Canadian Prime Minister Stephen Harper plans to make a long-awaited apology in parliament to indigenous Canadians who were physically and sexually abused for decades in state-funded Christian schools.
Harper will on June 11 make the apology that First Nations, a collection of Aboriginal groups, have been seeking for many years, Indian Affairs Minister Chuck Strahl said on Thursday.
“The apology is a crucial step in the journey towards healing and reconciliation,” Strahl said in a statement.
From the 19th century until the 1970s, tens of thousands of Aboriginal children were required to attend church-run schools in a painful attempt to rid them of their native cultures and languages and integrate them into Canadian society.
The federal government admitted 10 years ago that physical and sexual abuse in the once-mandatory schools was rampant. That legacy of abuse and isolation has been cited by Indian leaders as the root cause of epidemic rates of alcoholism and drug addiction on indigenous Canadian reserves.
Many of the surviving former students recall being beaten for speaking their native languages and losing touch with their parents and native customs.
They have stressed the importance of hearing the prime minister say he’s sorry in parliament.
The apology will coincide with a commission examining abuse in native residential schools that will begin its work on June 1.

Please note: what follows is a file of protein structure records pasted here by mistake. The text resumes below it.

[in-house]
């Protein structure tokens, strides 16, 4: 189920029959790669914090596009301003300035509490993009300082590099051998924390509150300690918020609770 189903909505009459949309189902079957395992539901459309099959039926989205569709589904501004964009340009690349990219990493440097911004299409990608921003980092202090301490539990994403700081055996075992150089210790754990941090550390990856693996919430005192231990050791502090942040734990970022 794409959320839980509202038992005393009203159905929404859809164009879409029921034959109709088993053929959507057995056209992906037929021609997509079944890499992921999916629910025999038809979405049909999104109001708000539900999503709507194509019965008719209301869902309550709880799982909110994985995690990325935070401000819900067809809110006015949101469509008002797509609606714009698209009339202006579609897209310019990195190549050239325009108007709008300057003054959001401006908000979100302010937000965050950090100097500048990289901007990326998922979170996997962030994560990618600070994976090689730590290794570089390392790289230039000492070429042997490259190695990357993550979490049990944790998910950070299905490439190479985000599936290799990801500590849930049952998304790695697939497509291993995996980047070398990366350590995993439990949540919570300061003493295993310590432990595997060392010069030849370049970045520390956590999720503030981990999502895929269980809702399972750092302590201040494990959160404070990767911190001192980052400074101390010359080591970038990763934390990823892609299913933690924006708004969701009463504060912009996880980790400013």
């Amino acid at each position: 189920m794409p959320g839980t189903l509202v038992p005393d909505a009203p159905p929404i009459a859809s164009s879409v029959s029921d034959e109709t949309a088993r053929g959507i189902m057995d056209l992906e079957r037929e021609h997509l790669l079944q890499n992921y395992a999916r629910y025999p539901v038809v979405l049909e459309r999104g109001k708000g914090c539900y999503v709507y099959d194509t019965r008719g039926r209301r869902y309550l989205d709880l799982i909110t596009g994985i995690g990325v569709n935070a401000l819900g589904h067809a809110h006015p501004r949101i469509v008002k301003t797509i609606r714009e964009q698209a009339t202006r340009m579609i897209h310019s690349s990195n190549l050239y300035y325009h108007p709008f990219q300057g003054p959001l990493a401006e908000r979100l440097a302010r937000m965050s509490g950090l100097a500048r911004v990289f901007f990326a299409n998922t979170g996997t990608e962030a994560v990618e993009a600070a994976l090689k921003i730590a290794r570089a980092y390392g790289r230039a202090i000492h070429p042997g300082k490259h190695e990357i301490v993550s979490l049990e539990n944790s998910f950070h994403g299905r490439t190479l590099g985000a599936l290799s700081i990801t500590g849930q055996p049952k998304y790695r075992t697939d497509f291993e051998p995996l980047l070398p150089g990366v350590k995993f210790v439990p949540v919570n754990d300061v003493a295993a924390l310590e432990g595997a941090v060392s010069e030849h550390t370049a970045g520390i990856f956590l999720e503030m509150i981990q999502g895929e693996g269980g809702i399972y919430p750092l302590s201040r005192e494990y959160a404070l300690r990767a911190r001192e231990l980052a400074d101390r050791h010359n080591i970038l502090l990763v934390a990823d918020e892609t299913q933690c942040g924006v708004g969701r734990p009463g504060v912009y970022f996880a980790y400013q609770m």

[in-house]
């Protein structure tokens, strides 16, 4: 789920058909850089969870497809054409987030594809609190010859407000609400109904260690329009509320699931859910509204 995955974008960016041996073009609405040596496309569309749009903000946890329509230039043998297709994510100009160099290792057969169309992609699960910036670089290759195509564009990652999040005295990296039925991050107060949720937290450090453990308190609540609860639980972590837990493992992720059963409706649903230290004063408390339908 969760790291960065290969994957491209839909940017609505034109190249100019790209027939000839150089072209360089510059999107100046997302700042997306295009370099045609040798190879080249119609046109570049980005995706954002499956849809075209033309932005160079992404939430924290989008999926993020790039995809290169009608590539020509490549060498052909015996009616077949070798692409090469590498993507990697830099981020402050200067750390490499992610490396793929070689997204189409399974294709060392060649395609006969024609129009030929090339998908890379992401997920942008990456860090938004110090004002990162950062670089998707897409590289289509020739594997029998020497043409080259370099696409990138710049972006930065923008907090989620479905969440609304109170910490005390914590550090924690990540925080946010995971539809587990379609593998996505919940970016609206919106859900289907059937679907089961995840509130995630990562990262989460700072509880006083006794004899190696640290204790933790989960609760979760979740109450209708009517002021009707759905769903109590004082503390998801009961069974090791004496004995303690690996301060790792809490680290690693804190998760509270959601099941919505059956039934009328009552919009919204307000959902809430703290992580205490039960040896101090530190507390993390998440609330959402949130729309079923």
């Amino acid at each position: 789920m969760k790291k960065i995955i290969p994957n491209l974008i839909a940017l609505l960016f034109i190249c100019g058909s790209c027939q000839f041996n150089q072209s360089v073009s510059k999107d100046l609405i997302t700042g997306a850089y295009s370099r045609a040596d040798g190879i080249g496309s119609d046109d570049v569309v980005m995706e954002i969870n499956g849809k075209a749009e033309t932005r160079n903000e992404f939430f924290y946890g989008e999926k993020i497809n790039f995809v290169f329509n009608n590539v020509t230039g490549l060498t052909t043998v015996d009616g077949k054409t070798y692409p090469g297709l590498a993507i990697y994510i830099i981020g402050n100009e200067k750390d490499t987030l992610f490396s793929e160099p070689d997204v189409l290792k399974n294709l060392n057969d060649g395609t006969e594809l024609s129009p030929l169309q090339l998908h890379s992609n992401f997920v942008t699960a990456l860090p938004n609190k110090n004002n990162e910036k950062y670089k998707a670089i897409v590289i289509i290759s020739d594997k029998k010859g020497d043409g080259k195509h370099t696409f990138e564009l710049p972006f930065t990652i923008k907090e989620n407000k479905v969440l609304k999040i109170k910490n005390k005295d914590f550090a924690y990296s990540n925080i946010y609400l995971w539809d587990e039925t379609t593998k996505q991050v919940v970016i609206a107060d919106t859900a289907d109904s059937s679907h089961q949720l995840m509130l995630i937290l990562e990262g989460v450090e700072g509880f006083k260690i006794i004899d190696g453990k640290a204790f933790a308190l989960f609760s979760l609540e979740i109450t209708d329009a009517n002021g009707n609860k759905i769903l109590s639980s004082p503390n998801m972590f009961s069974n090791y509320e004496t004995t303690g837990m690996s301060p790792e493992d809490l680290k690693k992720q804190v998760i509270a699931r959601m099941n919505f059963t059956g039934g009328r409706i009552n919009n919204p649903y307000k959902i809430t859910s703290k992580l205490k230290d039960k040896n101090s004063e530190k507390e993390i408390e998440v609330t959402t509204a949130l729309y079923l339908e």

In 2005, the federal government earmarked US$1.7 billion in payments for Aboriginal victims of sexual and psychological abuse during the forced Christian schooling.
“With the Settlement Agreement and the Indian Residential Schools Truth and Reconciliation Commission, I am hopeful that the apology will help turn the page from the sad legacy of Indian Residential Schools,” Strahl said.
Phil Fontaine, national chief of the Assembly of First Nations, did not respond to calls seeking comment. He helped broker the compensation deal and hoped to help draft the apology. Fontaine raised the prospect in recent weeks that First Nations might reject the apology if it was used as a political ploy to mute a national day of protest by indigenous people on May 29.
Australian Prime Minister Kevin Rudd made a formal apology in the Australian parliament in February to the Stolen Generations — thousands of Aborigines who were forcibly taken from their families as children under assimilation policies that lasted from 1910 to 1970.